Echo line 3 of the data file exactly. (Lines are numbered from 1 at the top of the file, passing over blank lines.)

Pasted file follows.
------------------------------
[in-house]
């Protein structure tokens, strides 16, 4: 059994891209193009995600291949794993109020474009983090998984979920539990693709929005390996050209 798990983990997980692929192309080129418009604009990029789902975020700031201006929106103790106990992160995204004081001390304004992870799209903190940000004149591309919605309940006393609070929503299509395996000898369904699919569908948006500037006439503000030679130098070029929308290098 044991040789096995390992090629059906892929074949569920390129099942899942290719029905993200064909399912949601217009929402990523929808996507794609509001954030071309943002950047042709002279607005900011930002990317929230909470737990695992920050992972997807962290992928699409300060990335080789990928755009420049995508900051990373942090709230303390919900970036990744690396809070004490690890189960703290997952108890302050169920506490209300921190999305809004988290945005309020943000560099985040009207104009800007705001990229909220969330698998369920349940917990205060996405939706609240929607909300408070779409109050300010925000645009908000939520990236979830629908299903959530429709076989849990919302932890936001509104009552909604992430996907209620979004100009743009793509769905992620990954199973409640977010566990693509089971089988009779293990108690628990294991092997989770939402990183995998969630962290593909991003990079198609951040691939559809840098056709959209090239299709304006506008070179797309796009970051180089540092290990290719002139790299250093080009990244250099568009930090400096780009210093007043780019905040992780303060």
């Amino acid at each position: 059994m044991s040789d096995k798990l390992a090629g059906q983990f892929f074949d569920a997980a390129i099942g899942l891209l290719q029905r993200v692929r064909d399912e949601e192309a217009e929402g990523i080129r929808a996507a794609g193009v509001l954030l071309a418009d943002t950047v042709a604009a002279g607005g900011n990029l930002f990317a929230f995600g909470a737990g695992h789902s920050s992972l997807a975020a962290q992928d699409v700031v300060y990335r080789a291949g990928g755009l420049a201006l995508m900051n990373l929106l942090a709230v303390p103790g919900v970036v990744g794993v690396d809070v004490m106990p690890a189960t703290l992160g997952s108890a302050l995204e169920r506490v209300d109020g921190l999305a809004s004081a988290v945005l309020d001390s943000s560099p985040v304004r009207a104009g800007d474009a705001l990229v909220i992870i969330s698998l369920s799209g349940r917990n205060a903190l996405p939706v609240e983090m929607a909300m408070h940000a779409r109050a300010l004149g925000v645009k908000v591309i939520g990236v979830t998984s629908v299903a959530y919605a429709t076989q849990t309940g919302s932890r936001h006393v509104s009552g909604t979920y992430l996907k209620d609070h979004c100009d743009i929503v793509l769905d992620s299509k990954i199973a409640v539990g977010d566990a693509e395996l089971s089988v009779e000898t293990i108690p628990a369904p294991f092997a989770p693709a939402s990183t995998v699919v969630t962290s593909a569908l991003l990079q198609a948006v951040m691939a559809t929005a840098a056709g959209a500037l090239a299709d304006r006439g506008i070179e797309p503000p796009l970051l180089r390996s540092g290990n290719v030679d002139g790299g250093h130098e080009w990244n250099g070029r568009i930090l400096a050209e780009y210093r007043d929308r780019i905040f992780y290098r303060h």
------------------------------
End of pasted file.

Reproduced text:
């Amino acid at each position: 059994m044991s040789d096995k798990l390992a090629g059906q983990f892929f074949d569920a997980a390129i099942g899942l891209l290719q029905r993200v692929r064909d399912e949601e192309a217009e929402g990523i080129r929808a996507a794609g193009v509001l954030l071309a418009d943002t950047v042709a604009a002279g607005g900011n990029l930002f990317a929230f995600g909470a737990g695992h789902s920050s992972l997807a975020a962290q992928d699409v700031v300060y990335r080789a291949g990928g755009l420049a201006l995508m900051n990373l929106l942090a709230v303390p103790g919900v970036v990744g794993v690396d809070v004490m106990p690890a189960t703290l992160g997952s108890a302050l995204e169920r506490v209300d109020g921190l999305a809004s004081a988290v945005l309020d001390s943000s560099p985040v304004r009207a104009g800007d474009a705001l990229v909220i992870i969330s698998l369920s799209g349940r917990n205060a903190l996405p939706v609240e983090m929607a909300m408070h940000a779409r109050a300010l004149g925000v645009k908000v591309i939520g990236v979830t998984s629908v299903a959530y919605a429709t076989q849990t309940g919302s932890r936001h006393v509104s009552g909604t979920y992430l996907k209620d609070h979004c100009d743009i929503v793509l769905d992620s299509k990954i199973a409640v539990g977010d566990a693509e395996l089971s089988v009779e000898t293990i108690p628990a369904p294991f092997a989770p693709a939402s990183t995998v699919v969630t962290s593909a569908l991003l990079q198609a948006v951040m691939a559809t929005a840098a056709g959209a500037l090239a299709d304006r006439g506008i070179e797309p503000p796009l970051l180089r390996s540092g290990n290719v030679d002139g790299g250093h130098e080009w990244n250099g070029r568009i930090l400096a050209e780009y210093r007043d929308r780019i905040f992780y290098r303060h």